Our lives increasingly revolve around digital media. Almost all of our electric appliances, cars, phones, computers, and even homes are built on some form of software.
Someone has to develop and maintain that software, and that fact is naturally mirrored in the future of the job market.
The U.S. Bureau of Labor Statistics expects the average employment rate in the Computer and Information Technology sector to rise by 13% from 2020 to 2030. More specific jobs, such as Software Development, are expected to grow by as much as 22%.
And with higher demand comes a higher paycheck. The annual US wage in the Computer and Technology sector was $91,250 as of 2020, which is already over twice as much as the median US wage for all occupations. So just looking at it in terms of statistics, coders can make good money!
But earning a living from coding includes much more than just working as a software developer for a company. This article will talk about all the different ways you can monetize your coding skills, from active to passive income, including teaching, content creation, participating in competitions, getting employed, or working on your own projects.
Just like with any other skill set, you can choose to pass your knowledge on by offering courses and lectures to both beginners and experienced programmers.
When considering the cost of getting a technical college degree in the US, many young people prefer to enroll in coding bootcamps. They are short-term but time-intensive programs that aim to provide a basic set of skills to potential programmers and help with their integration into the tech workforce. And given the rise of the coding bootcamp market, it’s a great time to become a teacher without going through the hassle of creating your own teaching project or the bureaucracy of college tutoring.
Giving computer lessons at elementary schools all the way to universities is a little more complicated since some kind of teaching certification and college education is required. But if you are passionate about teaching, this is the way to go. It’s also great for expanding your academic network and moving into other fields of education. A report by UCAS in the UK has registered a shift towards technology-based degrees in college applications, so there are certainly plenty of students eager to learn about IT!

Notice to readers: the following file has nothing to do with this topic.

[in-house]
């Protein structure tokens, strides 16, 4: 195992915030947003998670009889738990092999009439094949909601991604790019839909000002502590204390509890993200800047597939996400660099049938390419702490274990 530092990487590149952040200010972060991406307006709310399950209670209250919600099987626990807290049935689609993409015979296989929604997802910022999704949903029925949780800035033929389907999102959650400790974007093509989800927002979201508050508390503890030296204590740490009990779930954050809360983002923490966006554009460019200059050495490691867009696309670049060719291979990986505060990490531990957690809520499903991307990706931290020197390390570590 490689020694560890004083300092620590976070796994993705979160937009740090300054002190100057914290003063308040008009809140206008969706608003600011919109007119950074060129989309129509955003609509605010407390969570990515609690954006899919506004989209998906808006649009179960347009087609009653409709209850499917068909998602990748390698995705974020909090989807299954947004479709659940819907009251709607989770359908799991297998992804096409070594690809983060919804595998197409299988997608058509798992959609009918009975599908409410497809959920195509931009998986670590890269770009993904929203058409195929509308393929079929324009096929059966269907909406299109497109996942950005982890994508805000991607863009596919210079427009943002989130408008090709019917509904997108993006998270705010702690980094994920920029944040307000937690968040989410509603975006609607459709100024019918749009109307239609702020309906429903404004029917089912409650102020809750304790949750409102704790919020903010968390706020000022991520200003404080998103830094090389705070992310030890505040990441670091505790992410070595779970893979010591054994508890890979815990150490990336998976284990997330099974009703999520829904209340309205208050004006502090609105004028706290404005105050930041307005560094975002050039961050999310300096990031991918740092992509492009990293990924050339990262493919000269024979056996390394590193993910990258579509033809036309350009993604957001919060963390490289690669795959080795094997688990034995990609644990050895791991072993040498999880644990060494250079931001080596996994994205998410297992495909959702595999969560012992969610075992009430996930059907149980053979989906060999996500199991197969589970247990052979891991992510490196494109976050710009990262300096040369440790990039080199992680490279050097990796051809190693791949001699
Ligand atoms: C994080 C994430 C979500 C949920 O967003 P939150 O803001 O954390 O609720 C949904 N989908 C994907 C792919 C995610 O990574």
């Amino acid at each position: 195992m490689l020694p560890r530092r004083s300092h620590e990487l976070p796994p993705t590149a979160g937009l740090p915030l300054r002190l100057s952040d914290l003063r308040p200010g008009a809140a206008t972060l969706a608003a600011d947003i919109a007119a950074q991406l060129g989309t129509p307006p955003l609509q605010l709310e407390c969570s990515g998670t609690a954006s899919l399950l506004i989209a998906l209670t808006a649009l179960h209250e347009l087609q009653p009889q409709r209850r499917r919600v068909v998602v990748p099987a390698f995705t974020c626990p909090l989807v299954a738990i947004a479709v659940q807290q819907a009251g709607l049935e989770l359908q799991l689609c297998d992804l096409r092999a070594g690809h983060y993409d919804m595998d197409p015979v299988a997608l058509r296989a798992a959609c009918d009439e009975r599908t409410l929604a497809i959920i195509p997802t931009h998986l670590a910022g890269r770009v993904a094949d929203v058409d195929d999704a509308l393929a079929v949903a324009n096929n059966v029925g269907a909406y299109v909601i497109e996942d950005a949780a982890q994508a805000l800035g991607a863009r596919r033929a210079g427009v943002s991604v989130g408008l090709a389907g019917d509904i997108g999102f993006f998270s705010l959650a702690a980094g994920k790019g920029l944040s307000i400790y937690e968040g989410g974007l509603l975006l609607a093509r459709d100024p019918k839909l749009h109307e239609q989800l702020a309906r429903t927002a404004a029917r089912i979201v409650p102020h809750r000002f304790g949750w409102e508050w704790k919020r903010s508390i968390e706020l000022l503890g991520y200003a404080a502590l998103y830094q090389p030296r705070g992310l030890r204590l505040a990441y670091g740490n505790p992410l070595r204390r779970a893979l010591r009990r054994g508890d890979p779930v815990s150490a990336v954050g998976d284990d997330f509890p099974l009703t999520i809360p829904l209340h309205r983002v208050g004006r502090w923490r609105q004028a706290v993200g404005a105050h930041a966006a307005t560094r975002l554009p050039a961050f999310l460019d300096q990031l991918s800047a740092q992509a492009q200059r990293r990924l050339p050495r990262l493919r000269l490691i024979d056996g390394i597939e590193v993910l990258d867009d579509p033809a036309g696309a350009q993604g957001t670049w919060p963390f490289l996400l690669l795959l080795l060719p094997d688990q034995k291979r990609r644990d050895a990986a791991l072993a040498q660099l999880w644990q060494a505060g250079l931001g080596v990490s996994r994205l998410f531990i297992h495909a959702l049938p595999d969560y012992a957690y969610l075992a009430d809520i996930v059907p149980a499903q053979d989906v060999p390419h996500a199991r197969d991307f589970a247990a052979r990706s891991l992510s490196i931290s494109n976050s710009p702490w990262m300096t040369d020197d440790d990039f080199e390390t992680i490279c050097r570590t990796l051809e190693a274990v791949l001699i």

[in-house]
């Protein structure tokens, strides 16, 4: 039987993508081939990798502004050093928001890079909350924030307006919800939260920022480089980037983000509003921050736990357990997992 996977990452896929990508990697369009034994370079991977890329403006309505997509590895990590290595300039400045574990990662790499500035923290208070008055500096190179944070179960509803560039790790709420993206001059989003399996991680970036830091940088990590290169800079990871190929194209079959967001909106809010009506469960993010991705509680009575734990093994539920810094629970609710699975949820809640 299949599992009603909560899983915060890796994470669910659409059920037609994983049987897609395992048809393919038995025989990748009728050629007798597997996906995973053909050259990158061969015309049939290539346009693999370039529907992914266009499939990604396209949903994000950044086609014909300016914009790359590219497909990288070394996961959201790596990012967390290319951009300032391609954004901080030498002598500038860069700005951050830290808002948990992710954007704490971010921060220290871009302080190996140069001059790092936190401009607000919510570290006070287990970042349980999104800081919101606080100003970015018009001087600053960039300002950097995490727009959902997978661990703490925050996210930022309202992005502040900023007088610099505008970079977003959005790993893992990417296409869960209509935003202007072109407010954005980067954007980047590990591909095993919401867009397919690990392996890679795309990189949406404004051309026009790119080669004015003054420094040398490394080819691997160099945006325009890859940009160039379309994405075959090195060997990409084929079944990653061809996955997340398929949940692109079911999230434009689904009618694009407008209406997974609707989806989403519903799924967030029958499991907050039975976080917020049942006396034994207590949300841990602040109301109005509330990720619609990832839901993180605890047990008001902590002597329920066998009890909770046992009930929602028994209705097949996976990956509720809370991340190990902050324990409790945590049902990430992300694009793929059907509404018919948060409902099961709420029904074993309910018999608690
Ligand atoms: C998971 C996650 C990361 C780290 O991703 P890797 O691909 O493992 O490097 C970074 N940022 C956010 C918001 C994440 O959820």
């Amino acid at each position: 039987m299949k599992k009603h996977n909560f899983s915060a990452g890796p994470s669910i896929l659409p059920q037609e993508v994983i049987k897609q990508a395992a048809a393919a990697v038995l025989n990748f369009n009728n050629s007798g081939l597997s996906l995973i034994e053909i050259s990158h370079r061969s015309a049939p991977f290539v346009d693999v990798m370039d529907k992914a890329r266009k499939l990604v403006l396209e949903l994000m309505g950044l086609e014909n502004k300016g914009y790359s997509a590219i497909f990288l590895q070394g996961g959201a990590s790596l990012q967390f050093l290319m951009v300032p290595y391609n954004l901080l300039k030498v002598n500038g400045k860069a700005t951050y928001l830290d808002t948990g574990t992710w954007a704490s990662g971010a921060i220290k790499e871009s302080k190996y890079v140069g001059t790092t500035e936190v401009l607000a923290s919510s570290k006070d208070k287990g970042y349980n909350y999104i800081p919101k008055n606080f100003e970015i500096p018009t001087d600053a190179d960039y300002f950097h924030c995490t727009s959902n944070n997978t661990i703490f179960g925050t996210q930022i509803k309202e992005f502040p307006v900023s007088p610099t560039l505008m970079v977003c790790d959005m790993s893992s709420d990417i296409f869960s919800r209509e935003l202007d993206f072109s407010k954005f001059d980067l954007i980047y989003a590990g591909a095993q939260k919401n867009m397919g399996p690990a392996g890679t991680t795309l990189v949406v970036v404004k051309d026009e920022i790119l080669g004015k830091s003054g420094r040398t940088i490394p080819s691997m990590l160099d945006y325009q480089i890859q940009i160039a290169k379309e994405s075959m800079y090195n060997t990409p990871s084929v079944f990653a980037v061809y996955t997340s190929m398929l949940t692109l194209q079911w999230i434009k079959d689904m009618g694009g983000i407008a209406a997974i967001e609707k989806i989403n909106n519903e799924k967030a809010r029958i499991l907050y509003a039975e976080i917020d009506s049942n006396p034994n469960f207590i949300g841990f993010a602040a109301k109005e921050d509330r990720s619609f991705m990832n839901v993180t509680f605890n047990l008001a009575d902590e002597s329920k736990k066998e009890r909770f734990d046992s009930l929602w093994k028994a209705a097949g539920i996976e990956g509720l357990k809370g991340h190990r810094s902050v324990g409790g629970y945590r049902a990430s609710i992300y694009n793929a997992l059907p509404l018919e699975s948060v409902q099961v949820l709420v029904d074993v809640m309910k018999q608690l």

Last but not least, you can host your own lessons online or face-to-face. Of course, unlike schools or bootcamps, you’re on your own when gathering an audience, and there’s quite a lot of competition, so you might need a marketing strategy to implement, either through outsourcing or on your own. To make things easier, platforms such as Udemy, Thinkific, Teachable, or Podia offer teachers a comprehensive platform to host their online courses. Better yet, connect your course with content creation, but more on that in the next section.
If you have more of a creative spirit and enjoy writing, video, and editing alongside coding, you may want to look at sharing your knowledge in the form of content creation. This content can then be monetized by selling your products directly to the audience or promoting others’ products and gaining income thanks to marketing partnerships. Let’s look at the programming community's most prominent forms of content. You might just end up as a tech influencer, able to command fees of thousands of dollars just for mentioning a brand or product.
There are many things a programmer can write about. You can choose to be more of an informer and talk about news and trends in the industry, various languages, and frameworks. Or, you can be more practical and provide solutions to problems via tutorials and how-tos. If you plan to start a programming course, a blog would also be a great place to start since you can show off your qualification in free introductory lessons. You can also make extra bucks with sponsored posts or affiliate links for thirds parties. Get inspired by famous blogs such as David Walsh or Niraj Mishra’s The Crazy Programmer.